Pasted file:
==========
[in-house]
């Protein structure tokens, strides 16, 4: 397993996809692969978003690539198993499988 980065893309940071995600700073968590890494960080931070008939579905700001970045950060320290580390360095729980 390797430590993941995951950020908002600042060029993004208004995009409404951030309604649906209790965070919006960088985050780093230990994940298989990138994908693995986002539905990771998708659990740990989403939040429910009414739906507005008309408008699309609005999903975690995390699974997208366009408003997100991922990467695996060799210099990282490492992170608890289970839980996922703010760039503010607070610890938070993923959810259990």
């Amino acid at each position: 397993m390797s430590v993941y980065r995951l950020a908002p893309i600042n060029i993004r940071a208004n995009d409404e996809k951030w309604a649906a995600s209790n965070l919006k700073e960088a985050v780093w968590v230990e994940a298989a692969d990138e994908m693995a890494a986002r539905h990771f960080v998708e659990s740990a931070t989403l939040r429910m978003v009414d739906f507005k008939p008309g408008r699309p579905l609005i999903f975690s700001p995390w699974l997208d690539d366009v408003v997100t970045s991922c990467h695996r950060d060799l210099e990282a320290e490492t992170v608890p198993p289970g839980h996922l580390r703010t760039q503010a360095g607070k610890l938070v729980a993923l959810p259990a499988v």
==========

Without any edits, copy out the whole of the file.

[in-house]
């Protein structure tokens, strides 16, 4: 397993996809692969978003690539198993499988 980065893309940071995600700073968590890494960080931070008939579905700001970045950060320290580390360095729980 390797430590993941995951950020908002600042060029993004208004995009409404951030309604649906209790965070919006960088985050780093230990994940298989990138994908693995986002539905990771998708659990740990989403939040429910009414739906507005008309408008699309609005999903975690995390699974997208366009408003997100991922990467695996060799210099990282490492992170608890289970839980996922703010760039503010607070610890938070993923959810259990």
């Amino acid at each position: 397993m390797s430590v993941y980065r995951l950020a908002p893309i600042n060029i993004r940071a208004n995009d409404e996809k951030w309604a649906a995600s209790n965070l919006k700073e960088a985050v780093w968590v230990e994940a298989a692969d990138e994908m693995a890494a986002r539905h990771f960080v998708e659990s740990a931070t989403l939040r429910m978003v009414d739906f507005k008939p008309g408008r699309p579905l609005i999903f975690s700001p995390w699974l997208d690539d366009v408003v997100t970045s991922c990467h695996r950060d060799l210099e990282a320290e490492t992170v608890p198993p289970g839980h996922l580390r703010t760039q503010a360095g607070k610890l938070v729980a993923l959810p259990a499988v």